Networked Microgrids (NMG)

The traditional electrical utility faces great challenges in terms of the coordination processes of the different actors that participate in its operation. Electrical distribution networks have maintained a centralized scheme, in which the control and coordination of the operating parameters are maintained to ensure the correct interconnection of all the generators. This results in an increased vulnerability under failure occurrence and a slower rate of restoration after fault conditions. This reality is exacerbated when considering the growing inclusion of renewable energy resources, with their fast dynamic response characteristic, which makes it difficult to maintain a centralized control scheme.

Another important concept that challenges the centralized control paradigm are microgrids (MG). They are defined as electrical distribution systems that contain distributed generation loads and sources (DER) that can act as a single controllable unit (Feng et al., 2018) . Microgrids are a fundamental part of the transition to the concept SmartGrid, where a participatory and bidirectional scheme between generators and consumers is proposed (Sigrist et al., 2016).

The formation and dynamic coordination of MG becomes an important tool to increase the levels of resilience of the electrical infrastructure of a country. The capability of detecting, isolating, and implementing self-healing actions should be a key goal in the transition to the SmartGrid. Nevertheless, this required the development of new control concepts focused on multi-agent systems (MAS) and consensus techniques between the agents (Shobole & Wadi, 2021).

For this reason, a new building block for the electrical utility of the future is needed. Networked Microgrids (NMG) are defined as the clustering of adjacent MG with the capacity of interconnection, interaction, and power sharing (Liu et al., 2018). This creates a boundaryless operation which can be dynamically reconfigure to enhance the resiliency, improve the economic dispatch of electricity, and promote the integration of renewable energy resources (RES). These technical characteristics make the case for the consideration of NMG as the central building block for the transition to the concept of SmartGrid.

Important technical challenges, regarding the coordination and the required changes in the electrical infrastructure, need to be faced to deploy NMG systems and begin the decentralization process of the electrical utility. Realities such as climate change, dependence on nonrenewable energy resources, and the distributed nature of renewable energy are a call to attention on the necessity of addressing the challenges related to the deployment of NMG.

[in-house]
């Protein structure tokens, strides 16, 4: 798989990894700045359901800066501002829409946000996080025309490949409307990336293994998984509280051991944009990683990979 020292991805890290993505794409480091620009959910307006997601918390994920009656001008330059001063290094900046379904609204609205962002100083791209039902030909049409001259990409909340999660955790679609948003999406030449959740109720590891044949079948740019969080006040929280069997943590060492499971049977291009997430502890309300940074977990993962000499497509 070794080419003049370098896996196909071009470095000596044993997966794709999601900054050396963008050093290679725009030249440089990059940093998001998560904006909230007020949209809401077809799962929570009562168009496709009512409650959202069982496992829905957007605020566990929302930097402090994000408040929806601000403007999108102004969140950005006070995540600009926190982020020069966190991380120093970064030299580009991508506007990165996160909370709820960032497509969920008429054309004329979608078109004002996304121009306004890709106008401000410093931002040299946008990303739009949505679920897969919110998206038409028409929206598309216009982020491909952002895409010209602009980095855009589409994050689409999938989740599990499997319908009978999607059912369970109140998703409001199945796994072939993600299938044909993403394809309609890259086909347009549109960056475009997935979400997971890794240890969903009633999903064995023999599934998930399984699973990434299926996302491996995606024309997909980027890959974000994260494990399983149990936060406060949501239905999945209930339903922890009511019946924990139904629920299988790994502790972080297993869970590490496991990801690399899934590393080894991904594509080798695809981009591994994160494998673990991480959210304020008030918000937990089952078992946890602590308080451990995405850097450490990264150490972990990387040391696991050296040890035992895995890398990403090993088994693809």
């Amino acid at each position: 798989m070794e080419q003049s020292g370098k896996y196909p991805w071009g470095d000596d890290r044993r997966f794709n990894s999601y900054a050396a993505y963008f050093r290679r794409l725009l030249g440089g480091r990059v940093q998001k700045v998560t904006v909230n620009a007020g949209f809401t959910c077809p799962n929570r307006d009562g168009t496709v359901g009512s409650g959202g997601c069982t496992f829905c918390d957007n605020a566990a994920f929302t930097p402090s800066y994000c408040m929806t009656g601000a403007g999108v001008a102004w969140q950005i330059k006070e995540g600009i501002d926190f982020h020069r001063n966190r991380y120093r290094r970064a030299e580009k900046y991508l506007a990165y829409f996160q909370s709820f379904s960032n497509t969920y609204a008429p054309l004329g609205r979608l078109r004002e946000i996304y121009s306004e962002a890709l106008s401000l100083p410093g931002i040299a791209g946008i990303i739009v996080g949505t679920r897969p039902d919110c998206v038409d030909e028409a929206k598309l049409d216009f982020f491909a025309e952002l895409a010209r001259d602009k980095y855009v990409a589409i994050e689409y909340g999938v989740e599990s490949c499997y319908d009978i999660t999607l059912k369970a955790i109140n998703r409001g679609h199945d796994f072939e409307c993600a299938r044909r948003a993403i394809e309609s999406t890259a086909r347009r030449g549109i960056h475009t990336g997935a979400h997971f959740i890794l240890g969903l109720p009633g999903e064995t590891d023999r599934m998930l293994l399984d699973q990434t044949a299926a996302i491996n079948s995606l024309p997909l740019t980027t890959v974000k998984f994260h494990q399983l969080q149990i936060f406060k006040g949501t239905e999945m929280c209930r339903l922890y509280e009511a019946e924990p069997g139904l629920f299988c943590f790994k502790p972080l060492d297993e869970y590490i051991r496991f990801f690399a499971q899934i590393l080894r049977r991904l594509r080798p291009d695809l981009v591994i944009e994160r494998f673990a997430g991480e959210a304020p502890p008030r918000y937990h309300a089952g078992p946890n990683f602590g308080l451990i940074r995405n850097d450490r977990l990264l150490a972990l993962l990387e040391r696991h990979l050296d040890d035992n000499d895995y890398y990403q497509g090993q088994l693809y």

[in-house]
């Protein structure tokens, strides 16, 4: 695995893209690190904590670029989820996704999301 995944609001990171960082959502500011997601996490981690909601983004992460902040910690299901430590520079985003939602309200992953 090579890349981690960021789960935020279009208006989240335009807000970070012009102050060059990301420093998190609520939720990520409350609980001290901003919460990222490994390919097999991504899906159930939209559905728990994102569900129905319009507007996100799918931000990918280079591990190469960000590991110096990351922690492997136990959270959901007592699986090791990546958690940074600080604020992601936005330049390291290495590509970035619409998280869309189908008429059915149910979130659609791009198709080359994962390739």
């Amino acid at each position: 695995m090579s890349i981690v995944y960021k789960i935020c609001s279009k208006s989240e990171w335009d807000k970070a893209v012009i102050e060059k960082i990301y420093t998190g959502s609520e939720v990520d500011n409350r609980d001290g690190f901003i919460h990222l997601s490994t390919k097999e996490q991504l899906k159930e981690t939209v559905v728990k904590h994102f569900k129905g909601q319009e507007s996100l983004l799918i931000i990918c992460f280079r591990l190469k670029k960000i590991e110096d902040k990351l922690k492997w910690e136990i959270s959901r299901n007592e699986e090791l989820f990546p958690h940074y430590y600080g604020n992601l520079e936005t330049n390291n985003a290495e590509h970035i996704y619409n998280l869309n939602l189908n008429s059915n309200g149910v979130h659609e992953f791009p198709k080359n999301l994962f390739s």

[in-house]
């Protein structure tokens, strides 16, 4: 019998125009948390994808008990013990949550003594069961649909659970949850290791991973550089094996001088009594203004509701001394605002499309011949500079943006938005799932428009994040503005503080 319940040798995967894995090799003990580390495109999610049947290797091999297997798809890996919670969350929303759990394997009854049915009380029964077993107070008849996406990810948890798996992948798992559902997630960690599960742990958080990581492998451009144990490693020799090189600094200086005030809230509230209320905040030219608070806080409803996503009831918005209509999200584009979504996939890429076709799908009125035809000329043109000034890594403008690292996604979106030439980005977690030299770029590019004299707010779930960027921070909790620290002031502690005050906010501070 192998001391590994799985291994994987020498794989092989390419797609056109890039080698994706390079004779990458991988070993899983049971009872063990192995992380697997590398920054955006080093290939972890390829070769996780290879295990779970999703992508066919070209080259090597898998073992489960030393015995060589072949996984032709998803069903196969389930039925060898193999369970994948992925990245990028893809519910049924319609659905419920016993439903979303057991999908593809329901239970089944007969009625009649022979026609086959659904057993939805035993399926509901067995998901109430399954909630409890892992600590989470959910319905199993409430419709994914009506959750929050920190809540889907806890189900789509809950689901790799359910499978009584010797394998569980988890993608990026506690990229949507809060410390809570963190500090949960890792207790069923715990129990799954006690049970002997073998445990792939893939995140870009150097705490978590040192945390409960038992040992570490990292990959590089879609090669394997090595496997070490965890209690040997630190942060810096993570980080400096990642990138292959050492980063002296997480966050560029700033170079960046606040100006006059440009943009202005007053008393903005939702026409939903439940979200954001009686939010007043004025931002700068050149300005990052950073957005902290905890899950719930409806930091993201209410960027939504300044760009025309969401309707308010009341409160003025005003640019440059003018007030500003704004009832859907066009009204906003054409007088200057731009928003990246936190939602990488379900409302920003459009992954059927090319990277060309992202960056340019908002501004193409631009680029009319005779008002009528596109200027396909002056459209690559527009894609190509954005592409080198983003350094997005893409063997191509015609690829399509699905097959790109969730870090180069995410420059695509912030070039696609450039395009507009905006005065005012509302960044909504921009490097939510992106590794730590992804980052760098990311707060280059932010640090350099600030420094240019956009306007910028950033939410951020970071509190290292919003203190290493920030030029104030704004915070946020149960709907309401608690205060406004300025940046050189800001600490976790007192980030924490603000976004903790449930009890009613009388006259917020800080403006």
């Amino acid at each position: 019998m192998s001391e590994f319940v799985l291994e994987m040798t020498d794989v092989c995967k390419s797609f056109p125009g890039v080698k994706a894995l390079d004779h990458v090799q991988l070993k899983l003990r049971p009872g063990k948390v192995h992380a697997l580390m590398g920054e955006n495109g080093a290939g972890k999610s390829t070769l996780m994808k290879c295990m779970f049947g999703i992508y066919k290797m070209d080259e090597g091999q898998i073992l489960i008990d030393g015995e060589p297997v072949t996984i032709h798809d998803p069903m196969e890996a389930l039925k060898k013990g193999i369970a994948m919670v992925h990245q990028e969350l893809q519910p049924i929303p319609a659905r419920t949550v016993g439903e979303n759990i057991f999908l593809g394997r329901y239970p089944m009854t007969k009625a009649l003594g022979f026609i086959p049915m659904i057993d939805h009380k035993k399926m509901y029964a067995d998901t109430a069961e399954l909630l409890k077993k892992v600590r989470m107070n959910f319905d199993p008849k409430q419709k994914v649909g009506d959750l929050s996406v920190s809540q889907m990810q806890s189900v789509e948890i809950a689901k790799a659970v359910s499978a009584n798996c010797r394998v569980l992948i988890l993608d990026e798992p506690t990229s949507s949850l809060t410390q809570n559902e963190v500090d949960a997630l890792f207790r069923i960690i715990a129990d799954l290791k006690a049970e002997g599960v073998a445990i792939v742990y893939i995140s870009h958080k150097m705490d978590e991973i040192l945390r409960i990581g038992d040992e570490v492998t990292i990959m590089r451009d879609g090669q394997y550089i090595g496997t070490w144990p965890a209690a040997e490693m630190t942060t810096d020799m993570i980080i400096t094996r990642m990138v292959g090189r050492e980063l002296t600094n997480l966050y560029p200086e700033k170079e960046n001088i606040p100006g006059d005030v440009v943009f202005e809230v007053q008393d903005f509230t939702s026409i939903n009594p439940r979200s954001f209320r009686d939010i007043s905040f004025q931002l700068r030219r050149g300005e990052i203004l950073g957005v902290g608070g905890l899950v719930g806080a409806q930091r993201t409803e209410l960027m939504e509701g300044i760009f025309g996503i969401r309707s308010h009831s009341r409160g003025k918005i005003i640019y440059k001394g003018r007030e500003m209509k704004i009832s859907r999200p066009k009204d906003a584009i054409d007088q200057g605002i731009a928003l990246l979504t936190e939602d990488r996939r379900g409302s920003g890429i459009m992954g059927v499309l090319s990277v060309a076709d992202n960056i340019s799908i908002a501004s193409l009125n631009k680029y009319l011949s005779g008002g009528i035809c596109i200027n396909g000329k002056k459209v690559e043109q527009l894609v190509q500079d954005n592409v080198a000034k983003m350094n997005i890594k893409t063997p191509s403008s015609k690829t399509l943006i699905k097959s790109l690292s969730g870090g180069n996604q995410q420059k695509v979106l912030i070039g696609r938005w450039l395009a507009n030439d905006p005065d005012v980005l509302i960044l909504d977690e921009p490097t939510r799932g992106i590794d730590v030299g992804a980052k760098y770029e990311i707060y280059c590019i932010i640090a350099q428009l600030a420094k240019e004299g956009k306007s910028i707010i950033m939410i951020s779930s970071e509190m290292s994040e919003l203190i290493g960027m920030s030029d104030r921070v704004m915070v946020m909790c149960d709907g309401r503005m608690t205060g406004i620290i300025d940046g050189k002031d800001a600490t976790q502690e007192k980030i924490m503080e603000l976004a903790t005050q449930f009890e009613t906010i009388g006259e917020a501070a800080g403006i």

Technical realization of Networked Microgrids

Although there is a wide literature that refers to the use of distributed control in microgrid systems, this is still an open and active field of research. The authors (Espina et al., 2020) present a review of works that have focused on this topic, referring to three major trends: multi-agent control implementations, implementations based on machine learning systems, and traditional schemes based on strategies such as drop control.

A key point in understanding the implementation of the coordination strategy for NMG is the definition of the control levels that are present in a NMG system. As can be seen on Fig. 1, there are three levels of control that can be found in the interconnected operation of MG. Primary control focuses on the internal functioning of the MG members of the NMG, techniques such as droop control or P-f control are used to ensure the frequency stability inside the MG, islanding detection is also used to establish the frequency regulation reference. In the secondary control level, the objective is the interconnected stability of MG, techniques for safe synchronization and disturbance handling must be implemented at this level, small scale fault handling and distributed DER operation can be implemented. Finally, the tertiary control level regulates large NMG interconnection, in which power flow considerations and optimization of the electrical market are the primary objectives, large scale faults can be accommodated by the reconfiguration of the NMG and the isolation of the faulted agents.